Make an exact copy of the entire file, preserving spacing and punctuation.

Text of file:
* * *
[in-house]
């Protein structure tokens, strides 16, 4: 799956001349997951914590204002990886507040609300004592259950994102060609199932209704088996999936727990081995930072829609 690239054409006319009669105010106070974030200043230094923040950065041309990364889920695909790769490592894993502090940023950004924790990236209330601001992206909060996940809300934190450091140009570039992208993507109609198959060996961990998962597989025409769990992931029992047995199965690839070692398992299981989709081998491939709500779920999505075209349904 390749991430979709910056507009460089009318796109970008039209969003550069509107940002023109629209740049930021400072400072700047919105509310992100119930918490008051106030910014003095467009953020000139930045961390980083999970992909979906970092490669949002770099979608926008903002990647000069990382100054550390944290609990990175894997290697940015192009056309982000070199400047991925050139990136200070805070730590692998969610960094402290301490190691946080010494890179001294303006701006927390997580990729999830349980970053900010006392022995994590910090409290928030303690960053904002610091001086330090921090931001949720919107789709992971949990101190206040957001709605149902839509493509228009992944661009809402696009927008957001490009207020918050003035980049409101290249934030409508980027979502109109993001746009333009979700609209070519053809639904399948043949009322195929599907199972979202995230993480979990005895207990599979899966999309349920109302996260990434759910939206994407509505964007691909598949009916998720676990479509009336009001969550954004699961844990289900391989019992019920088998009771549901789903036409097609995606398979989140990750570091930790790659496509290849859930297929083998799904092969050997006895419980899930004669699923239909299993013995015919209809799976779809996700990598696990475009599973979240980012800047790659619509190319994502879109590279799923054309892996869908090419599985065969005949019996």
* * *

[in-house]
């Protein structure tokens, strides 16, 4: 799956001349997951914590204002990886507040609300004592259950994102060609199932209704088996999936727990081995930072829609 690239054409006319009669105010106070974030200043230094923040950065041309990364889920695909790769490592894993502090940023950004924790990236209330601001992206909060996940809300934190450091140009570039992208993507109609198959060996961990998962597989025409769990992931029992047995199965690839070692398992299981989709081998491939709500779920999505075209349904 390749991430979709910056507009460089009318796109970008039209969003550069509107940002023109629209740049930021400072400072700047919105509310992100119930918490008051106030910014003095467009953020000139930045961390980083999970992909979906970092490669949002770099979608926008903002990647000069990382100054550390944290609990990175894997290697940015192009056309982000070199400047991925050139990136200070805070730590692998969610960094402290301490190691946080010494890179001294303006701006927390997580990729999830349980970053900010006392022995994590910090409290928030303690960053904002610091001086330090921090931001949720919107789709992971949990101190206040957001709605149902839509493509228009992944661009809402696009927008957001490009207020918050003035980049409101290249934030409508980027979502109109993001746009333009979700609209070519053809639904399948043949009322195929599907199972979202995230993480979990005895207990599979899966999309349920109302996260990434759910939206994407509505964007691909598949009916998720676990479509009336009001969550954004699961844990289900391989019992019920088998009771549901789903036409097609995606398979989140990750570091930790790659496509290849859930297929083998799904092969050997006895419980899930004669699923239909299993013995015919209809799976779809996700990598696990475009599973979240980012800047790659619509190319994502879109590279799923054309892996869908090419599985065969005949019996």